By Peter Drury
By Peter Drury
Aston Villa 0
Southampton 1 Richards 84
Half-time: 0-0 Attendance: 26,474
07 November 1999
Dark days for Aston Villa. On Bonfire weekend, they performed like a damp box of fireworks - sparking only intermittently, barely entertaining, leaving their audience with a profound sense of empty anti-climax.
The withdrawal, 10 minutes from the end, of Paul Merson - one of Villa's few potential rockets - earned their manager, John Gregory, a chorus from the Holte End of: "You don't know what you're doing". One can only guess what impact on Gregory's long-term job security will have been made by Dean Richards' late winner.
The form of the protagonists hardly pointed to an expansive, confident contest. Each had suffered the complete month of October without a Premiership win; the Saints had slipped to within striking range of the relegation zone; even Villa had contrived to garner a better view of the bottom than the top.
In response to which downward spiral - and with Ian Taylor suspended - Gregory shuffled his pack, reintroducing Alan Wright at left-back and partnering Gareth Barry with Merson in central midfield. It was at the point of their only change that Southampton were most closely examined early in the game. Patrick Colleter, preferred on the left side of defence to Francis Benali, had already been pulled up for one foul on Steve Stone when the former Forest winger - starting a first-team game for the first time this season - skipped away from him and supplied a cross which Alan Thompson headed airily over.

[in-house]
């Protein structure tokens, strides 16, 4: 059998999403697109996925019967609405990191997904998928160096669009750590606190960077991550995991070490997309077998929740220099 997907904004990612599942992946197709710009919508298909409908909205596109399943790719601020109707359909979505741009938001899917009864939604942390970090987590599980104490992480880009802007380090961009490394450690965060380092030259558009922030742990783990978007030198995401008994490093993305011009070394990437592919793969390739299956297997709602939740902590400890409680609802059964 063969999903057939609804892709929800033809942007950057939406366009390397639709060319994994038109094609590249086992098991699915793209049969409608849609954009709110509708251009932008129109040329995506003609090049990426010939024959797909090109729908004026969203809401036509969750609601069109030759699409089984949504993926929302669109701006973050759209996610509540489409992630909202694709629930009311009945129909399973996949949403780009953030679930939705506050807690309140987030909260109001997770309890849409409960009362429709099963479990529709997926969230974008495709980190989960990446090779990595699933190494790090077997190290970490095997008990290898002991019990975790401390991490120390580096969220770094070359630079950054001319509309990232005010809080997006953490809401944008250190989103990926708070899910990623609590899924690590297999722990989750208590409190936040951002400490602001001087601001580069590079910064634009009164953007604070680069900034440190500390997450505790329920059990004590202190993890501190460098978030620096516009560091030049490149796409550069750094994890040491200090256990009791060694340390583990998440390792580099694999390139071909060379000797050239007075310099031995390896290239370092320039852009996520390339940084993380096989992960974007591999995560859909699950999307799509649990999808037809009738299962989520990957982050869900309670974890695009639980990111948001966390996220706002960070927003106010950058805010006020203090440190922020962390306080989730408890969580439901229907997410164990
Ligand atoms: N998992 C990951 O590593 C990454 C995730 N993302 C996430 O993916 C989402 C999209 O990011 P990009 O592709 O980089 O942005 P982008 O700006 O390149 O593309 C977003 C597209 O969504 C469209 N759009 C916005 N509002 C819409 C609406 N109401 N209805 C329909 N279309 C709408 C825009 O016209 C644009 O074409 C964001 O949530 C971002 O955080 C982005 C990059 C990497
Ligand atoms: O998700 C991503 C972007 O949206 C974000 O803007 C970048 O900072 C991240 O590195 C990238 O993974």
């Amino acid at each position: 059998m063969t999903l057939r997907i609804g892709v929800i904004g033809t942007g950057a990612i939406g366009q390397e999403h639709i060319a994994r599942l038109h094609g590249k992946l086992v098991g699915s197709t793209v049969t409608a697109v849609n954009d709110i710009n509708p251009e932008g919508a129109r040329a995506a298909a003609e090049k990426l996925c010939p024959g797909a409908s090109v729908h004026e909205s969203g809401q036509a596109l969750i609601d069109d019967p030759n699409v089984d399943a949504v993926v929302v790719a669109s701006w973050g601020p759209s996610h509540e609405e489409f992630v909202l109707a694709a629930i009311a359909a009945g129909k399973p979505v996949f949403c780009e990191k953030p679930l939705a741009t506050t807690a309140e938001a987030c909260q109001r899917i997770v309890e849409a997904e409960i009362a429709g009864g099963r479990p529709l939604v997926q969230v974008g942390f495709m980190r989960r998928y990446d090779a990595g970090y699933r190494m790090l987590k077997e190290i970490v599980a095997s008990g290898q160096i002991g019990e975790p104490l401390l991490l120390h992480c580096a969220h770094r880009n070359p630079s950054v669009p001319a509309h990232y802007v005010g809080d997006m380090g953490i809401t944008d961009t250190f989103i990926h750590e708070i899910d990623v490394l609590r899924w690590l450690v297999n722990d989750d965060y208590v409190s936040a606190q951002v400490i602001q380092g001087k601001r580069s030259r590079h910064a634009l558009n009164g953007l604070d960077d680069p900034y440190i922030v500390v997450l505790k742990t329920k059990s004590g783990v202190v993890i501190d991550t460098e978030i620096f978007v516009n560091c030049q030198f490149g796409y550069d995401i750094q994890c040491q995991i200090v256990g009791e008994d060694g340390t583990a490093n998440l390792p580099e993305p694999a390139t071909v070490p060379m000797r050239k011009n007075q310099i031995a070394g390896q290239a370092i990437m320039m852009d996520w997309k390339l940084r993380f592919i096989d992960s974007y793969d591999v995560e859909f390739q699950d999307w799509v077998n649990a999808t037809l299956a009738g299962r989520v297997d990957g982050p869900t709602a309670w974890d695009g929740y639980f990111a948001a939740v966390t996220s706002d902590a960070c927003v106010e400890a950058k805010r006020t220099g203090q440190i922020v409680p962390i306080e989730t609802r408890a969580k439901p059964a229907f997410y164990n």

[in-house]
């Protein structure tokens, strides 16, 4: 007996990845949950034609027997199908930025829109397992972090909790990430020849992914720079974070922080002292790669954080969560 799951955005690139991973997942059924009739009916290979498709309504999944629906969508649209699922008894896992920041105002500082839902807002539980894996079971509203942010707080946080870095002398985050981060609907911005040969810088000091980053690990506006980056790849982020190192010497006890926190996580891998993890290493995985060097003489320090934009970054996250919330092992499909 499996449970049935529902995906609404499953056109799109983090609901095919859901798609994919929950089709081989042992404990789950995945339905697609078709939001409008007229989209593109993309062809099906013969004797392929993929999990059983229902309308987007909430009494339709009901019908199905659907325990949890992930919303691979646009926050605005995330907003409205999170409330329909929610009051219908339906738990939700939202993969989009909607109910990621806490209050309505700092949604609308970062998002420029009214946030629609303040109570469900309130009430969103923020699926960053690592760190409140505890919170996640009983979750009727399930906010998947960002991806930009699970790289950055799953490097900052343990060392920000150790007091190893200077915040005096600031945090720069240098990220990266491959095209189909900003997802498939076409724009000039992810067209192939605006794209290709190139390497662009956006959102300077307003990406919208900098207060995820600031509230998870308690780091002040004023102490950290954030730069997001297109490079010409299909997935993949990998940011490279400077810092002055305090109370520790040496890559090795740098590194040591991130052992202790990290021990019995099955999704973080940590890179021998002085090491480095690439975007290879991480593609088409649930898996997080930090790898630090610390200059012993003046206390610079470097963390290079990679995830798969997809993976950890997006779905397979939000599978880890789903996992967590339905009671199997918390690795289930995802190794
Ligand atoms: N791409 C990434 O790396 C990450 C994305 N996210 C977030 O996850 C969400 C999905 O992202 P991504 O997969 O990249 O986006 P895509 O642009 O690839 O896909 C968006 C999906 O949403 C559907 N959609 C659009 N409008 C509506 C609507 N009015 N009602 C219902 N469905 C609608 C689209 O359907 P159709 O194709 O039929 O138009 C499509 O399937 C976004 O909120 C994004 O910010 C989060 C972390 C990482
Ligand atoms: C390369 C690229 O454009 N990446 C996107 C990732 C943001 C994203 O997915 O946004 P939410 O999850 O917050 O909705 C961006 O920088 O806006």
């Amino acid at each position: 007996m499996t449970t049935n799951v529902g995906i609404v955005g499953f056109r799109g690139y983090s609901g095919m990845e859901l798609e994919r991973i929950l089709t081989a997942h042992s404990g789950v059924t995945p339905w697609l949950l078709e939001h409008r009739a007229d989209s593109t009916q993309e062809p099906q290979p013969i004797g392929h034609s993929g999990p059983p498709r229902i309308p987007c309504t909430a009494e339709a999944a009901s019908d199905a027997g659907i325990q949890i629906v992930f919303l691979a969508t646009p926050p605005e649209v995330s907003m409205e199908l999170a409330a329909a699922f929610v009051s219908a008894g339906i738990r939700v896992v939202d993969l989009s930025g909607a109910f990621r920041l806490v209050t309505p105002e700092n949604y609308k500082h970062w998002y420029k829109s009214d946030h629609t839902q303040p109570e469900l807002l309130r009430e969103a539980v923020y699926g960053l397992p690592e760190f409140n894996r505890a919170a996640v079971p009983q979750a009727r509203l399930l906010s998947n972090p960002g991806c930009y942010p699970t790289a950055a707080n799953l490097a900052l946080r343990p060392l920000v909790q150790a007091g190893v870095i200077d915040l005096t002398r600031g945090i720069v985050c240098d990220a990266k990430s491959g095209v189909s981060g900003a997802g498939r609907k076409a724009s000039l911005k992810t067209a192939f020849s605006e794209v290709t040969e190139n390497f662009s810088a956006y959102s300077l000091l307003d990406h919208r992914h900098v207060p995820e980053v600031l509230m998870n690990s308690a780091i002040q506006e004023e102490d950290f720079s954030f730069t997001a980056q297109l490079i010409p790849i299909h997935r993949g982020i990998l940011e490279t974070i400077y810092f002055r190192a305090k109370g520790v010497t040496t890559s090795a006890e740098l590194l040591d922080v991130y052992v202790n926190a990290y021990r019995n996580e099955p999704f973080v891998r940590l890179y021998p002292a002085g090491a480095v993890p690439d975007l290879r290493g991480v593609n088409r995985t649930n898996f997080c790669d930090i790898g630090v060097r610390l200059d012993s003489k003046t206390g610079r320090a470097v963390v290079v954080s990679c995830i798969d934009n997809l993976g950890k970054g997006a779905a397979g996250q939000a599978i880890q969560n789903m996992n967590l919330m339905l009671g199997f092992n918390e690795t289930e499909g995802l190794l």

Villa, indeed, were altogether readier to adjust to the awkward, blustery conditions. Thompson came closest to breaking through. Carbone having been sent tumbling by Richards on the edge of the Saints' penalty area, he thundered a left-footed free-kick against the underside of the crossbar.
However, on what was always liable to be an error-strewn afternoon, Southampton were never too far away from their next glimpse of goal. Mark Hughes hit a rising shot into the Holte End; Stuart Ripley drove against Wright close to the Villa goal-line; David James was near to an embarrassing spillage of Colleter's well-struck effort but restored his solidity to deny Ripley again.
James was immediately reawakened after the interval, sprawling to his right to keep out Richards' firm, downward header. At once Villa retorted, with Dublin volleying over, and the tone was set for a harum-scarum spell of end-to-end football. Fancy players almost pros- pered - Carbone light-footedly for Villa, Ripley thrusting from wide for the Saints. Each was one decent final pass from the sort of opening promised by such a hell-for-leather period.
Carbone occasionally threatened to light the claret-and-blue touchpaper. His instinctive, half-volleyed response when Merson had a shot charged down at least brought forth a roar from Villa throats. Merson's subsequent dart to the byline and cross for Dublin was another fleeting, uplifting moment. But the glancing header wide was more typical of the afternoon.
Carbone did require another arching save of Jones as the game dragged into its final quarter, but the sting in the tail, with six minutes left, was provided by Southampton. Hassan Kachloul's left-wing corner was flicked on at the near post and Richards' forehead applied the thumping finish.Reuse content